With tax season so recently behind us, you’ve probably heard enough about liabilities and assets to last you through to 2015. Well, there is one asset—your biggest asset—that will keep coming up over and over again, and it cannot be ignored. And even though it requires more investment than all of your other assets combined, this asset always holds the biggest potential for profitability in our industry: This asset is your staff.
So how do property management companies maximize profits from this asset? How do you avoid volatility and risk? To help answer these questions and more, I’d like to propose 4 basic stages to asset maturity in workforce management. Proper attention in each of these stages will setup both you and your teams for long term success:
1. Selection. This is the least profitable stage, but it is also the most important. It is vital to your success that you select the right people for your company. Just like other assets, potential employees can be sorted into many different categories. The tricky part, however, is recognizing which category they belong to. Instead of trying to predict all different aspects of your candidates, the secret is to have a short list of ‘musts’ and another list of ‘must nots.’ Allow room to be surprised in the other categories. For me, my list of ‘musts’ includes drive and integrity. My list of ‘must nots’ includes negativity and deflection of responsibility. Since these are so important to me, I am pretty good at recognizing them in an applicant. While your preferences may differ, it is important for everyone to identify their preferences in advance.
2. Training. This is often the most overlooked stage of asset development surrounding employees. Much like the navigational settings on an airplane, the correct coordinates must be set before the journey begins, not after. This means that you must first recognize your own expectations in advance. You must document and present them in a clear format. If you expect your staff to work on weekends, tell them before you hire them. If you expect them to be flexible, make it a requirement. A primary source of employee anxiety comes from being faced with constant uncertainty. One of the biggest frustrations that could be facing you is the need to constantly retrain your staff. Could this have been avoided if more attention was placed on these first two stages?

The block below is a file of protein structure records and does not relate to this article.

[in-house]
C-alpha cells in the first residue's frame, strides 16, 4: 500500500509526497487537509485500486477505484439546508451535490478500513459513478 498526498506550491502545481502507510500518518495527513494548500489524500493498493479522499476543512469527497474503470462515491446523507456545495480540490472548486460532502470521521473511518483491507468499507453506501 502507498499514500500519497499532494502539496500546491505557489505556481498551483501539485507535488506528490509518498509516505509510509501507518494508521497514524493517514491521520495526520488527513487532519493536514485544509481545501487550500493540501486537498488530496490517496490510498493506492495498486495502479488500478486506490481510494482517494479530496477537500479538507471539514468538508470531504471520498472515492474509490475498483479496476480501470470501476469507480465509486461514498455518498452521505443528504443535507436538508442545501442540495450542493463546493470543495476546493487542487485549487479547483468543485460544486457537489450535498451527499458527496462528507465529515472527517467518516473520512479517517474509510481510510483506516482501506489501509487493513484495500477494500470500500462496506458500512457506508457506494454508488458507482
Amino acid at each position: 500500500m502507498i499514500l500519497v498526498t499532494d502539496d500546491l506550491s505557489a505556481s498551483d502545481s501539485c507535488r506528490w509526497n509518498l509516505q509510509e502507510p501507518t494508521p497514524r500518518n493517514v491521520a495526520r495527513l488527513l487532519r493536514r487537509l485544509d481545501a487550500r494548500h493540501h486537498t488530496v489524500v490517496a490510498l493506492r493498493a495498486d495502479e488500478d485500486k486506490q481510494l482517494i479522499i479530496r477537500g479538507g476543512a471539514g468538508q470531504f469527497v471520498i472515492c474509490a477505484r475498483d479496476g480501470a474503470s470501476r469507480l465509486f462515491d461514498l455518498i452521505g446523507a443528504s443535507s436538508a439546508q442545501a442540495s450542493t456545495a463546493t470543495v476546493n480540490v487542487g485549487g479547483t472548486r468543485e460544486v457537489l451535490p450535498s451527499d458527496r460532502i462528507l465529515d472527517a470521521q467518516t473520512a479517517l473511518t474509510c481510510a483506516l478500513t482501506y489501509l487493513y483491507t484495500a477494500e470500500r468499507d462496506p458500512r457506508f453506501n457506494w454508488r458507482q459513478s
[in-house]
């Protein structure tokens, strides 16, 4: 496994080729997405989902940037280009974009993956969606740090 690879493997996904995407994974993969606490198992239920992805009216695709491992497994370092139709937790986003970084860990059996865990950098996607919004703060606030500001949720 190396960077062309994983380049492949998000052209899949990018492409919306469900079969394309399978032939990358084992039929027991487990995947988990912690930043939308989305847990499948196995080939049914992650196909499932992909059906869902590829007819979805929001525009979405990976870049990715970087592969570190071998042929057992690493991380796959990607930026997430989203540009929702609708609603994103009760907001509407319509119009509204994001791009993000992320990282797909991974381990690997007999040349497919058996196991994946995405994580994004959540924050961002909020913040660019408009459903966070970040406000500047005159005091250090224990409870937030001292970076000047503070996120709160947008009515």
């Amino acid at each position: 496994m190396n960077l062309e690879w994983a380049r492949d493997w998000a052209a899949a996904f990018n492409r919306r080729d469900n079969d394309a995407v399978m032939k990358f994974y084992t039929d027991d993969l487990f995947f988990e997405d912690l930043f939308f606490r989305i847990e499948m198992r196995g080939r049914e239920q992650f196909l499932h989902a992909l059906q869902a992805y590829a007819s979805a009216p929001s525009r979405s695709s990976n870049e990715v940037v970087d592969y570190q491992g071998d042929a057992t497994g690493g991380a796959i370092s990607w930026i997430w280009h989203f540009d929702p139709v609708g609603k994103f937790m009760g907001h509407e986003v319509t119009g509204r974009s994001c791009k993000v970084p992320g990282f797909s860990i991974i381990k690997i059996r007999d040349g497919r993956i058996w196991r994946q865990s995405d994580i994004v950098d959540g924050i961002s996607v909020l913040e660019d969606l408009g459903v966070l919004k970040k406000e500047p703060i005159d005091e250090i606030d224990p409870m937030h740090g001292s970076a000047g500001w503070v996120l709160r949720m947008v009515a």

3. Affirmation. Not everyone admits to the need for constant affirmation. Some of your staff is like me and they actually believe that they don’t need positive reinforcement, just the occasional check in. Well, let me assure you that this is a lie. Staff looks to management as a mirror. It is human nature. Everything that you do and say tells them about their own performance. Some are more sensitive than others, but you can never go wrong by giving positive and HONEST affirmation. Constructive feedback is equally important as it redirects them when necessary and it gives validity to the positive feedback. Since the average cost of replacing your mid-level staff is estimated at 16-20% of their annual income¹, your best investment is to maintain and grow your employees.
4. Know when to move on. Some employees are like the apple that a man once picked. It was beautiful and crisp. He chose it for its potential to delight his taste buds. It remained beautiful and undoubtedly delicious for a week or two, as he waited for the best time to eat it. After waiting too long, this apple became withered, losing its color, its crispness and its form. It had lost its potential to meet his needs. While the lifespan of a crisp apple is much shorter than that of your average employee, the ending can be similar. If your employees are losing their ability to meet your needs, they begin to recognize it and they begin to wither. As with the apple, this can have a very negative affect on their environment. As hard as it is, there is generally a window of time where it is ideal for you and for your staff to mutually benefit from a change, whether it’s through drastic measures, or a more conventional manner.
In summary, since people can be your most stubborn asset, it is important to identify what ‘fit’ means to you. Conversely, since staff can have very malleable traits, it is important to do everything in your power to set them up for success. Lastly, be willing to recognize when all the success is in the past and the future requires change. A good staff can truly be your best asset while an unreliable or inconsistent staff can literally be the source of all your frustrations!